“Why Prediction Markets Beat Political Polls” is a headline on the cover of the March 2008 issue of Scientific American. The headline is a bit misleading because why or how prediction markets work is not all that clear. However, the fact that they outperform polls, based on the evidence of the Iowa Electronic Markets (IEM), is indisputable: The IEM example covering U.S. Federal elections between 1988 and 2004 demonstrates that markets beat polls 3 times out of 4. This is as true on the day of the election as it is 100 days in advance.
The basic distinction between polling and a prediction market, using the example of an election poll, is that the poll takes a representative sample to find out how the group is going to vote. Prediction markets allow a diverse group of people to predict (or bet) who’s going to win.
With risk-based regulation, there are times when the consequences of a wrong decision are high enough that a best guess isn’t good enough. Prediction markets, or information markets, as they are sometimes called, present a technique of tapping into the “wisdom of the crowds” to get a better reading. New types of markets can be developed to assist in regulatory decision making. Already, prediction markets have proven themselves in diverse areas such as disease forecasting, Hollywood box office success, and economic and financial forecasts.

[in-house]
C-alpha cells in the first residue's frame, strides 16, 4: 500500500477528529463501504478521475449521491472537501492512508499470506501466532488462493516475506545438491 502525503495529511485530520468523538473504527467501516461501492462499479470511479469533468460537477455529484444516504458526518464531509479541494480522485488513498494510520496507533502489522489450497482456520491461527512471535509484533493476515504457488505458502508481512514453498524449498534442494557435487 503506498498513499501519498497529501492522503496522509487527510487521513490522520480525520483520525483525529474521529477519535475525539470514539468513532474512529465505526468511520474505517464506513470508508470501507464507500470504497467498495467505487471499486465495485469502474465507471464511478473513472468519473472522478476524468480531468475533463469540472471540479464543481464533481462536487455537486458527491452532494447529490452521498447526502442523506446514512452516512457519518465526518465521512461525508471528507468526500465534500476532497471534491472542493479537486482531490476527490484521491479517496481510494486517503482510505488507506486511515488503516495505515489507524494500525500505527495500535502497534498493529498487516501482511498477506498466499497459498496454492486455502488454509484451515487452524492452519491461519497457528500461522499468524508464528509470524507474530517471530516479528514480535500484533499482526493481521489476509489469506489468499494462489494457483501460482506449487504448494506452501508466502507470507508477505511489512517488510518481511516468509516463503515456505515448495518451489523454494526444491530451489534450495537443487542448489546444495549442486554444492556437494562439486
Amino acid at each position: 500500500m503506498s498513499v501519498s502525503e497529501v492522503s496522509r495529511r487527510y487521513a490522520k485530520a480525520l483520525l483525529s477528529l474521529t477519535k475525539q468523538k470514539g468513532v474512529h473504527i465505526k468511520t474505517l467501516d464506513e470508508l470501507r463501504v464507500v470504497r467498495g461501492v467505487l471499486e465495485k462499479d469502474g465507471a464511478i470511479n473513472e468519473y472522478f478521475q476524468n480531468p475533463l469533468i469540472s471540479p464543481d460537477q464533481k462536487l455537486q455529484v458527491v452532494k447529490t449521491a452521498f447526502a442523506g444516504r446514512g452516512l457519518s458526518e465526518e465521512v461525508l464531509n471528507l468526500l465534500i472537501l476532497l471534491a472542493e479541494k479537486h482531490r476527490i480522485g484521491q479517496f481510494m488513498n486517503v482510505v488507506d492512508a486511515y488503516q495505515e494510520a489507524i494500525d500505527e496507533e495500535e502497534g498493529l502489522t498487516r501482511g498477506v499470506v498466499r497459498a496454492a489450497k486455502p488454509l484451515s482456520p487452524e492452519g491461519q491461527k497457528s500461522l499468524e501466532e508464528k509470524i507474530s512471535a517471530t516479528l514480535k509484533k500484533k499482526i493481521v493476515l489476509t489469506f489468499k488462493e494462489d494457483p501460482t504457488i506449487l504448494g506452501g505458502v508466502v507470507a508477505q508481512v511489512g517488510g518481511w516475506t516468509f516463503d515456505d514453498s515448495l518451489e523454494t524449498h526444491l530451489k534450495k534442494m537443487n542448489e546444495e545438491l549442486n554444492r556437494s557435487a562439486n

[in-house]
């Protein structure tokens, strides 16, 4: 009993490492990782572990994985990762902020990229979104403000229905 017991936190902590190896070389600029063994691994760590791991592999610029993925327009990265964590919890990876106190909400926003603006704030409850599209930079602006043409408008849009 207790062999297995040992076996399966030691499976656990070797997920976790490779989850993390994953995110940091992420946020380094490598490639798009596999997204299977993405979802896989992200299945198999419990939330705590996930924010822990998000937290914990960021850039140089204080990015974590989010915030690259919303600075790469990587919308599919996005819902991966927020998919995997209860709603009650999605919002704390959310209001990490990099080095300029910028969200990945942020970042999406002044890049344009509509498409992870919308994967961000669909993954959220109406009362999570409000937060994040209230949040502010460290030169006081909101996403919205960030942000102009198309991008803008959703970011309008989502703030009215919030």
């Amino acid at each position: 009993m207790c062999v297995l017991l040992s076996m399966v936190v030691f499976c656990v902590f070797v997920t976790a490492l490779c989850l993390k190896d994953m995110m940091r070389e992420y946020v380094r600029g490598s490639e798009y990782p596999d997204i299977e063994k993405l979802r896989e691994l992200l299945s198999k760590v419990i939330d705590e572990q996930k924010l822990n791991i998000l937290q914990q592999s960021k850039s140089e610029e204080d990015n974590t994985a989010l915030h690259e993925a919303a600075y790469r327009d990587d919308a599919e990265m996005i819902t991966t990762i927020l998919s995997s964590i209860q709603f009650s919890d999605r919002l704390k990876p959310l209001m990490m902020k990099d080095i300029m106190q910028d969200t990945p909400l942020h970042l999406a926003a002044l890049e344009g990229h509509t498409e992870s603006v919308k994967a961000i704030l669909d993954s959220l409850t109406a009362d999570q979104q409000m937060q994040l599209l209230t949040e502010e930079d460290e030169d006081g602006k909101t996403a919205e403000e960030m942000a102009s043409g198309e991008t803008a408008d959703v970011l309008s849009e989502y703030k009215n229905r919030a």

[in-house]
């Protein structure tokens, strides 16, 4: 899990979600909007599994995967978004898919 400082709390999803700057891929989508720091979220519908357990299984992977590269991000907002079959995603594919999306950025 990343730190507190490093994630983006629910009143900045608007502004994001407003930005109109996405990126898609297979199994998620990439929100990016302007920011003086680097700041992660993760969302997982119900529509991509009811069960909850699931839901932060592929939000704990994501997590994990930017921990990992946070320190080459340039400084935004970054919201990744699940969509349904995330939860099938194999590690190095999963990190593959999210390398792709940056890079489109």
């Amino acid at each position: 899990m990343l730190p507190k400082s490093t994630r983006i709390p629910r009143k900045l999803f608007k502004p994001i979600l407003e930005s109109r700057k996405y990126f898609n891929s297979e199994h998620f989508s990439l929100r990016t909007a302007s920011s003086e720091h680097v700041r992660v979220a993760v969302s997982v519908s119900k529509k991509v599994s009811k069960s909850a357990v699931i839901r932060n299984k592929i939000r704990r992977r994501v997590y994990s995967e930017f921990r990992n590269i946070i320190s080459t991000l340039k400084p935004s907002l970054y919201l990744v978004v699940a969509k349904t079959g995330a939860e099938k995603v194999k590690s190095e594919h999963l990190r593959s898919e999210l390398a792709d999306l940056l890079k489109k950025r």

Information Markets: A New Way of Making Decisions. This document captures the proceedings of a 2004 regulatory conference about information markets. The conference was hosted by the “Reg-Markets Center,” officially the AEI Center for Regulatory and Market Studies (formerly known as the AEI-Brookings Joint Center).
Our review of Wisdom of the Crowds by James Suroweicki.